Despite chancellor George Osborne's decision to delay the increase in fuel duty, new research has shown that motorists remain concerned at the cost of petrol.
The findings come as part of a new study, produced by British Car Auctions (BCA), which found that 60 per cent of respondents cited the cost of fuel as their biggest motoring concern.
According to the figures, which come from research conducted over the course of May and June, a large number of motorists are also changing their driving behaviour to cut costs.
The data showed that 63 per cent of drivers had cut back on car use due to the increased cost of petrol, with 45 per cent choosing to walk more as a result of the rising expense and 33 per cent opting to use more public transport.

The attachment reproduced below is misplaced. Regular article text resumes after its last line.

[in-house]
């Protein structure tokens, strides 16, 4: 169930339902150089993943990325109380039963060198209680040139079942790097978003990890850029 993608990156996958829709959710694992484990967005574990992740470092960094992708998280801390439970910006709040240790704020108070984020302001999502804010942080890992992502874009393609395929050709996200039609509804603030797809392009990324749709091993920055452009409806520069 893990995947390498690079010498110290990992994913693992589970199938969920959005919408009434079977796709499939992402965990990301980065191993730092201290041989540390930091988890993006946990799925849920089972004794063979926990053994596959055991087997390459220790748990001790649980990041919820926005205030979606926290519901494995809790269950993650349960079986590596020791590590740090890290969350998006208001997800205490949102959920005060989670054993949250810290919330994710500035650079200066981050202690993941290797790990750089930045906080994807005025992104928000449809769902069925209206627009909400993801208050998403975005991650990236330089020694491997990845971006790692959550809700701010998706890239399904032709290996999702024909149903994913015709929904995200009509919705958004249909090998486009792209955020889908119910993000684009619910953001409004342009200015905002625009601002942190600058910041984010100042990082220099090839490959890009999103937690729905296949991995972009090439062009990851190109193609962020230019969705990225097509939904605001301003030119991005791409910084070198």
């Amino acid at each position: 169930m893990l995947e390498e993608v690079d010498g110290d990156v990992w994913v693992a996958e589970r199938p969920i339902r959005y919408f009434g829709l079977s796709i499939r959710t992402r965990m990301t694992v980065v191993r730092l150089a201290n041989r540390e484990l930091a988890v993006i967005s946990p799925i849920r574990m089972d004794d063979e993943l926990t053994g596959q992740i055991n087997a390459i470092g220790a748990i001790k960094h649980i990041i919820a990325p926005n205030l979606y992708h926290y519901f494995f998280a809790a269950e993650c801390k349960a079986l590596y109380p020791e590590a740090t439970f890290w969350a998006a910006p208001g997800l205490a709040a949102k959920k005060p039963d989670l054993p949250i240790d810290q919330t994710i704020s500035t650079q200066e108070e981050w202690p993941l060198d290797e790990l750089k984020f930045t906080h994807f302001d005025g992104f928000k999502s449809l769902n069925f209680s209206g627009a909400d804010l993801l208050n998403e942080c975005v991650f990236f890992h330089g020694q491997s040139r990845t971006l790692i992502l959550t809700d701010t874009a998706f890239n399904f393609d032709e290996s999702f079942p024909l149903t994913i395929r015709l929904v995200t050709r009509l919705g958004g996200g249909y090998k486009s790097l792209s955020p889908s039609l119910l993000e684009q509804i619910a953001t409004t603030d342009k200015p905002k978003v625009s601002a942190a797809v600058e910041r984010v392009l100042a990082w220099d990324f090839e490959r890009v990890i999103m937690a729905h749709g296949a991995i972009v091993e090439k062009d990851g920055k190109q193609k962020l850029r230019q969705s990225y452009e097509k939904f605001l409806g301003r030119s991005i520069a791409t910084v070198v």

"Our research shows that the cost of fuel remains the top priority for motorists, with many changing the way they drive to maximise their fuel efficiency," BCA spokesman Tim Naylor said.
"With this in mind, the postponement of the fuel duty increase combined with a general reduction in fuel prices in recent weeks will come as a relief to many motorists."
Despite the car use cutbacks, the research did show that 65 per cent of drivers still fill up the tank when they go to the petrol station.
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